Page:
CHAPTER Such other worldly spirituality often moved disciples

CHAPTER 5RESPONSE TO THE
ECO-CRISISIntroductionThe
ecological crisis that threatens to affect the entire world of nature and
humanity has led to frantic search to track down the basic causes responsible
for the crisis. Religions in general have contributed towards the crisis either
through their teachings which underplayed the role of nature as in the case of
Christianity, or by the failure to prevent ecological destruction despite
appreciation of nature, as in the case of Buddhism. Our focus here however
shall be limited to a brief consideration of the role of the Biblical religion
in the whole crisis and can be broadly summarized into three positions: that
Biblical Religion is primarily responsible for the ecological crisis, that
Biblical tradition has no role in the abuse of nature, and that Biblical faith
encouraged the crisis with its ambiguous views regarding the Divine – human
relationship towards nature.14. 1. Response to the
Eco- Crisis: An Ecological Vision of SpiritualityChristian
spirituality has often focused on an outside God, one who lives in the realm of
heaven, far removed from earth. Such other worldly spirituality often moved
disciples to flee the world to find God. In the extreme such spirituality
viewed God as a being so far beyond this earth. That the earth was considered
to be a Godless place, a fallen place, a fallen world, which had to be
transcended completely in order to be in union with God. This image of God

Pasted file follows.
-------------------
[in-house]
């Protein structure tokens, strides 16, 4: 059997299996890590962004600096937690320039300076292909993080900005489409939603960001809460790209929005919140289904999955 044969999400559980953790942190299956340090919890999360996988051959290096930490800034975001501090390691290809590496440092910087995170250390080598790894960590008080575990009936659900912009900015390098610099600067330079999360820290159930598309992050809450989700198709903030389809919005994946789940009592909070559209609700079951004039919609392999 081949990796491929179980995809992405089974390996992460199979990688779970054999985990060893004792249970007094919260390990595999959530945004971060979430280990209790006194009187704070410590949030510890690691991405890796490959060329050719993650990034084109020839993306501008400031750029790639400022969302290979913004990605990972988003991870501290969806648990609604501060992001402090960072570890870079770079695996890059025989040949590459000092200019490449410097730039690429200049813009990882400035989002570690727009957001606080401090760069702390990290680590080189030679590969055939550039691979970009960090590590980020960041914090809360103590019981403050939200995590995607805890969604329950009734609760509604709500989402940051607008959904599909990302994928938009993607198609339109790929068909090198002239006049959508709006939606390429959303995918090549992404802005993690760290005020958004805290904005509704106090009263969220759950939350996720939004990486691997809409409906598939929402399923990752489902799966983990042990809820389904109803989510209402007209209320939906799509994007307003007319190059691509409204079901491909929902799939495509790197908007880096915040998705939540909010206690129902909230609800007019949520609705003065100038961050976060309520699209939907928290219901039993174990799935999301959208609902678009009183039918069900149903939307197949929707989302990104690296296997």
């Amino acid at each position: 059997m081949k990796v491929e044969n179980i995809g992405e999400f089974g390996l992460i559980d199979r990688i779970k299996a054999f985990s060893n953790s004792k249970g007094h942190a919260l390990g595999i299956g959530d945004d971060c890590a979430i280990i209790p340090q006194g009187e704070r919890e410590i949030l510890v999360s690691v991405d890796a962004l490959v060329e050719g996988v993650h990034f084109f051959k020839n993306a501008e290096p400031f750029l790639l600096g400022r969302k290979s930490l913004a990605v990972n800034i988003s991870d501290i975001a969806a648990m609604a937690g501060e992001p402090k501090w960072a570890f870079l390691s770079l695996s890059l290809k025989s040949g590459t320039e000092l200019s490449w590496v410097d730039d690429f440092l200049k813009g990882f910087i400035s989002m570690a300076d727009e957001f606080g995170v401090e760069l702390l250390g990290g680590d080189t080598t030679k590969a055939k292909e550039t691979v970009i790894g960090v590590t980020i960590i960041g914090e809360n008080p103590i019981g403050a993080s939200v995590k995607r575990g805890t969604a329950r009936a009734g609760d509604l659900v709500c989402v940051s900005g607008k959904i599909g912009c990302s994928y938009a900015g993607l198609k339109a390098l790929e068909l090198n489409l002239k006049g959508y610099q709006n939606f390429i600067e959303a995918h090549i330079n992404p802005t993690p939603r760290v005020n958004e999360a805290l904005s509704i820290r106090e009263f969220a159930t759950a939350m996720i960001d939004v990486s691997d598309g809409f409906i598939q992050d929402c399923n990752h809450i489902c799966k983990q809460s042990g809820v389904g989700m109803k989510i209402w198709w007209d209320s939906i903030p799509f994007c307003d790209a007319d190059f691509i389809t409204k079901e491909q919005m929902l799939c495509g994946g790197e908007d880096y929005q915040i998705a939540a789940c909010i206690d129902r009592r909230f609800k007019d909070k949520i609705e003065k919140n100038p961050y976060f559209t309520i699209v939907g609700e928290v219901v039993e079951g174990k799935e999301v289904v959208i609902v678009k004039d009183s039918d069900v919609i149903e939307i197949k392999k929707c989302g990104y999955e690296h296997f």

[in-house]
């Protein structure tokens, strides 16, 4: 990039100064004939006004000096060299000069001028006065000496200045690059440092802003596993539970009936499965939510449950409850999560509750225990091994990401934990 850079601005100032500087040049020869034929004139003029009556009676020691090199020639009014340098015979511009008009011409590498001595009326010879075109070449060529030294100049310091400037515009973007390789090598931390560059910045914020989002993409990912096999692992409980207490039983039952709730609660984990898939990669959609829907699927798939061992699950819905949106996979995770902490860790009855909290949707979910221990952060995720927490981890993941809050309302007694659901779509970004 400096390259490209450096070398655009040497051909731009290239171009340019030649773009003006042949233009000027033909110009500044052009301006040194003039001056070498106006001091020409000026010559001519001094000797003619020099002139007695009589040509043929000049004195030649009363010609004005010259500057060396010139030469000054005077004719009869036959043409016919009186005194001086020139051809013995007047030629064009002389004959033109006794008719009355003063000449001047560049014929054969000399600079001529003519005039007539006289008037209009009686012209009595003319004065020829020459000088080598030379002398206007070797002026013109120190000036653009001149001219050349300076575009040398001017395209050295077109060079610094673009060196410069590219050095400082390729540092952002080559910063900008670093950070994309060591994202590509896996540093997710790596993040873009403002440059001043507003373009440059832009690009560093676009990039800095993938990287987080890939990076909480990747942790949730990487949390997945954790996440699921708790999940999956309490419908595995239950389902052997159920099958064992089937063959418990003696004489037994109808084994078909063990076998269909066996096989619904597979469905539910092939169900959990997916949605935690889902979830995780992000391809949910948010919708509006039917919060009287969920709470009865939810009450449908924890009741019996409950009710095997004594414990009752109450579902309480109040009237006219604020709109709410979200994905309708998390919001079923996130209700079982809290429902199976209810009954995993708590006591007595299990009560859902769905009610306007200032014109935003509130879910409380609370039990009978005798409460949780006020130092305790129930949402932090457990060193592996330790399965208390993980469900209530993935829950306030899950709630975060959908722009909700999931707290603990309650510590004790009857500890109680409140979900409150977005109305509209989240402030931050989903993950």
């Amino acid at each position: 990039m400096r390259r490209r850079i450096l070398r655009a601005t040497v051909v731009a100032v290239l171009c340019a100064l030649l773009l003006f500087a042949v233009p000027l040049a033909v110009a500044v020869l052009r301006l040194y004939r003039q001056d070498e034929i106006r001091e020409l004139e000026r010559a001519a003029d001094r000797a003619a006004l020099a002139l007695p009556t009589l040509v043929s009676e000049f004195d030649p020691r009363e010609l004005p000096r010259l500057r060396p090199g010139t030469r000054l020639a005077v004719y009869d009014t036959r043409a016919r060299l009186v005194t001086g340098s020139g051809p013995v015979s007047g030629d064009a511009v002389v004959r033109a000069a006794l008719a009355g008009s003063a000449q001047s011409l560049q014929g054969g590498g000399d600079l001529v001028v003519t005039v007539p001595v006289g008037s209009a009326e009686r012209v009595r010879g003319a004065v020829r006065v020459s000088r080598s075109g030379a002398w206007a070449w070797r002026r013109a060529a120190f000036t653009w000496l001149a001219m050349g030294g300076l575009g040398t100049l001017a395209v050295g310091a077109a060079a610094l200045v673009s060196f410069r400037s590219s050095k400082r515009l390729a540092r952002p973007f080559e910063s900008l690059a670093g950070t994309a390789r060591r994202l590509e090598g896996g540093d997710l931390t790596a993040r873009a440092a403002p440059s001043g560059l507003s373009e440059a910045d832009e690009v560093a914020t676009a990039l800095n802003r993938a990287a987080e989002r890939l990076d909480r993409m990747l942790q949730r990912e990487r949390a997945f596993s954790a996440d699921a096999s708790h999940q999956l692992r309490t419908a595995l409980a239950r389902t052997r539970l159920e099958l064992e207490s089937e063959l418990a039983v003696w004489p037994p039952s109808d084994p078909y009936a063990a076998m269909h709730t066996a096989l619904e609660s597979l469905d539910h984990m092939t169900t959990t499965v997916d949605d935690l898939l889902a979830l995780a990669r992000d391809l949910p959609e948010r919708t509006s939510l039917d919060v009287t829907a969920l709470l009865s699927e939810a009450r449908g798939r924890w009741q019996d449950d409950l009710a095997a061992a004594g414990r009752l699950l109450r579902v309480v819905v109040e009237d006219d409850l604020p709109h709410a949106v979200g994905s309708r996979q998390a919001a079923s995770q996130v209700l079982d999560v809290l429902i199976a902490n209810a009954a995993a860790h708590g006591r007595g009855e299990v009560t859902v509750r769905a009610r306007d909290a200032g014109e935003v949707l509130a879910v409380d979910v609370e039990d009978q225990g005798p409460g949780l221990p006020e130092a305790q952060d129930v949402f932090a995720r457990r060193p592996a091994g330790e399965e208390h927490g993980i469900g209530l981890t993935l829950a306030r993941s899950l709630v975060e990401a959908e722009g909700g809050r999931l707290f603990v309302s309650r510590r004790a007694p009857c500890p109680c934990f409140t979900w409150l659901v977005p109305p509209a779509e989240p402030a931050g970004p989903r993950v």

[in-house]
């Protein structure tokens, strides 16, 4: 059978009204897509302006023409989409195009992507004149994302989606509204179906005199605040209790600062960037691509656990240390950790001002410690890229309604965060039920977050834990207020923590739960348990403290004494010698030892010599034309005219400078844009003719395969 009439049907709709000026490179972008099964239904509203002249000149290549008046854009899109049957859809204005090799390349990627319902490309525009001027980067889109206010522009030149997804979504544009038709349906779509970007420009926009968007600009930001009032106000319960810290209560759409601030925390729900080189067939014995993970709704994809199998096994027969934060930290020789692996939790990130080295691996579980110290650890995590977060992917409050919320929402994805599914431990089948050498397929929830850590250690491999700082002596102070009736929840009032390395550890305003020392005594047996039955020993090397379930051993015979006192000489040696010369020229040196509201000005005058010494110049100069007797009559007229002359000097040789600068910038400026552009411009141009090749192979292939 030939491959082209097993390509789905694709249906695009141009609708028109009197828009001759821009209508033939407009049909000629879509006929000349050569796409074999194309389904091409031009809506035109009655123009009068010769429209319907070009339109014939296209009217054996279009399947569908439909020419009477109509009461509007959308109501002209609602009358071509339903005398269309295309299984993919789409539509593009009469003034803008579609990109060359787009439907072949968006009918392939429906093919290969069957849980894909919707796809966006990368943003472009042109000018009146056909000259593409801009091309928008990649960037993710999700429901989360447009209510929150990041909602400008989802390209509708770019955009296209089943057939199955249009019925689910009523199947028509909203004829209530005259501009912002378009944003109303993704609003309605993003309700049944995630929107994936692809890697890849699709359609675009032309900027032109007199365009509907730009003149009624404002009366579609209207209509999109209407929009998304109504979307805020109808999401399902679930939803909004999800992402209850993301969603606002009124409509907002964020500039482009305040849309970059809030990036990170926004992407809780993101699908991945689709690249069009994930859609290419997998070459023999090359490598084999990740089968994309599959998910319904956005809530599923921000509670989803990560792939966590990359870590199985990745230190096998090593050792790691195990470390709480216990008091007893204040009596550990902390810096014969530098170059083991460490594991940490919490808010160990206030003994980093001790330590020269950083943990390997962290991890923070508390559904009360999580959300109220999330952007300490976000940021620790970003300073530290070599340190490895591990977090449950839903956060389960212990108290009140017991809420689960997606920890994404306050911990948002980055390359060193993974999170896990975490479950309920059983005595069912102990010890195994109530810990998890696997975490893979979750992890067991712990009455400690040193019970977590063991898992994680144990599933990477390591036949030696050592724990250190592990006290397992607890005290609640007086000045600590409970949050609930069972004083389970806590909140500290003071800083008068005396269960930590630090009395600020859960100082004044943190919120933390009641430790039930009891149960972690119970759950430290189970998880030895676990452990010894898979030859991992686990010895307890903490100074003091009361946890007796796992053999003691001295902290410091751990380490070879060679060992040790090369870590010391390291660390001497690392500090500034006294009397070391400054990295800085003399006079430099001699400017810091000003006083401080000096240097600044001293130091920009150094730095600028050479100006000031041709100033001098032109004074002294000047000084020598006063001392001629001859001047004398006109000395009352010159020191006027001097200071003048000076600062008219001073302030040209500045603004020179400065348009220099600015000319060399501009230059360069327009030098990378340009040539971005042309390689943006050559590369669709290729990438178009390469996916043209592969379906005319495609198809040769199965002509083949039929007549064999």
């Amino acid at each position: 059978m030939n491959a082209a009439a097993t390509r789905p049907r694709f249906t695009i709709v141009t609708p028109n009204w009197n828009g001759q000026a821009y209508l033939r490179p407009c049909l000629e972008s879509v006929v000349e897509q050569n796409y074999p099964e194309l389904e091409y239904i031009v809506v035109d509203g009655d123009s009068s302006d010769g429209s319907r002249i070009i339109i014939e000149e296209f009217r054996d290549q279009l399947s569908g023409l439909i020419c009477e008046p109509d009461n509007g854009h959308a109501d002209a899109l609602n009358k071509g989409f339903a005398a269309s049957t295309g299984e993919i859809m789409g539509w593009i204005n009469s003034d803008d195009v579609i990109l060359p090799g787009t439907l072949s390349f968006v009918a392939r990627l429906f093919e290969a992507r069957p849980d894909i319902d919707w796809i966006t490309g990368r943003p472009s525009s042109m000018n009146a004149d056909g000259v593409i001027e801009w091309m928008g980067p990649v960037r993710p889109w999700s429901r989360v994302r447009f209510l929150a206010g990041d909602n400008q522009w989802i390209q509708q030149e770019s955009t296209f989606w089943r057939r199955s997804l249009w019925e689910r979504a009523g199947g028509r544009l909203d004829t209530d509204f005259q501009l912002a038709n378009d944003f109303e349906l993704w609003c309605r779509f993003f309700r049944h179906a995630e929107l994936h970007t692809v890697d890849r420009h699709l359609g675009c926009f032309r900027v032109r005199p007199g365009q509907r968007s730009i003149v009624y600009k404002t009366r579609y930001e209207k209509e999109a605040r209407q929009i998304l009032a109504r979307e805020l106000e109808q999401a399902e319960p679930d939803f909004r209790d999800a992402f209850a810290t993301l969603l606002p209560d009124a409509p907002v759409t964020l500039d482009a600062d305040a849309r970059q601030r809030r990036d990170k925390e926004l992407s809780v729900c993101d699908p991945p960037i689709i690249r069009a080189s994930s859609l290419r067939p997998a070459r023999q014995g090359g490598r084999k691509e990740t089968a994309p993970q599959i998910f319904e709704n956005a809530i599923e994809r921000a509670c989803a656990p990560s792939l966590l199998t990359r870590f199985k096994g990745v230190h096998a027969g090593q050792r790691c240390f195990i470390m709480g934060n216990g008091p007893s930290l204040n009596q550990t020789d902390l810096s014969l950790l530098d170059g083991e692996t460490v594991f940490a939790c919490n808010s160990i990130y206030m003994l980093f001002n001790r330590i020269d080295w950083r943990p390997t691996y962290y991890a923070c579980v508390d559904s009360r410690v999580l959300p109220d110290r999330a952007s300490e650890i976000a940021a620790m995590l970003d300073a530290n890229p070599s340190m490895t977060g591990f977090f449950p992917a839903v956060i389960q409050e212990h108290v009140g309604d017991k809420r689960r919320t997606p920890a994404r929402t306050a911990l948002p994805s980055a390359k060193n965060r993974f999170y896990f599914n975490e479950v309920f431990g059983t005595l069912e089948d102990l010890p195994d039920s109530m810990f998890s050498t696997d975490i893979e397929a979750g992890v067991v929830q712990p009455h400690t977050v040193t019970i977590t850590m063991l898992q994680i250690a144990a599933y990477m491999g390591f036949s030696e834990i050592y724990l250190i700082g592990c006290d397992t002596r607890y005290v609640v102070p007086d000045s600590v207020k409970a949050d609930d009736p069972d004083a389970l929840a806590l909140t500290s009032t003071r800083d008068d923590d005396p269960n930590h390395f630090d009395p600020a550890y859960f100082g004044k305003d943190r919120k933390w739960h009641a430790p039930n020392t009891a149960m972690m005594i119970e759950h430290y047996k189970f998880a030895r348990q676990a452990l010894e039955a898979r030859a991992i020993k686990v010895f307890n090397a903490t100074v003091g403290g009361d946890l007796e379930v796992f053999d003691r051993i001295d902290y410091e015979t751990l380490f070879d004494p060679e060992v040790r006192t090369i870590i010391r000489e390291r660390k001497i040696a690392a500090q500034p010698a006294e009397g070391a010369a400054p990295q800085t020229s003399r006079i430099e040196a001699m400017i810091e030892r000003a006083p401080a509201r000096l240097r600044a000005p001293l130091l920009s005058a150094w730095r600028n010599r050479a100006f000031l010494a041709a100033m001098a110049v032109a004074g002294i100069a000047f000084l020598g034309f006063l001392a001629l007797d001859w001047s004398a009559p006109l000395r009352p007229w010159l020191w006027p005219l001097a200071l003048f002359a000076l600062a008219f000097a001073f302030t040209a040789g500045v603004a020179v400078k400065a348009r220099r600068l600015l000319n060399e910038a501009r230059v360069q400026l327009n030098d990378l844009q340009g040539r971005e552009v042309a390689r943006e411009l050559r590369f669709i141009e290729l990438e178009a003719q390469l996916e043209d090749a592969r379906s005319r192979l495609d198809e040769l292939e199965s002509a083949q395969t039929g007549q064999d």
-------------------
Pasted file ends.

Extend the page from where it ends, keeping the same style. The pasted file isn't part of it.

often still prevails in Christian spirituality today. With our contemporary
understanding of nature and concern for environmental issues, however, more
positive images of God as creator and nurturer can better engender a reverence
for the earth and motivate Christians to be active as co-creators with God who
is lovingly involved with creation. Therefore today in the context of
ecological crisis one needs to evolve an ecological spirituality that studies
our relationship to God and in the context of our relationship with the cosmos
in its totality. 24. 2.  New Evangelization: Eco- Focused. The
phrase “New Evangelization”3
calls our attention to a sharing of the faith, which is new in its vigor, new
in its method, and new in its expression. New in its vigor meant, it must come
from a greater unity with Christ who is the first agent of evangelization, from
a greater confidence in his power to change hearts, and longing and willingness
to transmit to others the joy of Faith. New in its method meant that every
member becomes an agent in spreading Christ’s message and in being coherent
with this mission in everyday behavior. New in its expression meant, that
Christians be attentive to the Lord’s suggestions at every moment of their
lives and learn to use a language which is understood by all and be committed
to justice in a way concomitant with evangelization. It should spring from a
‘new experience of God’, a new
consciousness of reality, a new understanding of past events, of present and
future possibilities. The new evangelization is a call to conversion; a call to
change and transform the present world view of the modern world toward true
wisdom and fullness of life for the whole humankind.4In
the context of our ecological crisis, we need to have a new experience of
ecological God, a new consciousness of this dreadful reality, a new
understanding of present needs and future possibilities. A new evangelization
is the vital need of the time for environmental protection. A call to repent
for our ecological sins must be part of our mission to the world.  It can be done in the following ways;·        
To make people aware of
the cosmic reality of which all creation form an integral   part.·        
To conscientize all
about the great dangers posed to the delicately balance eco-system and the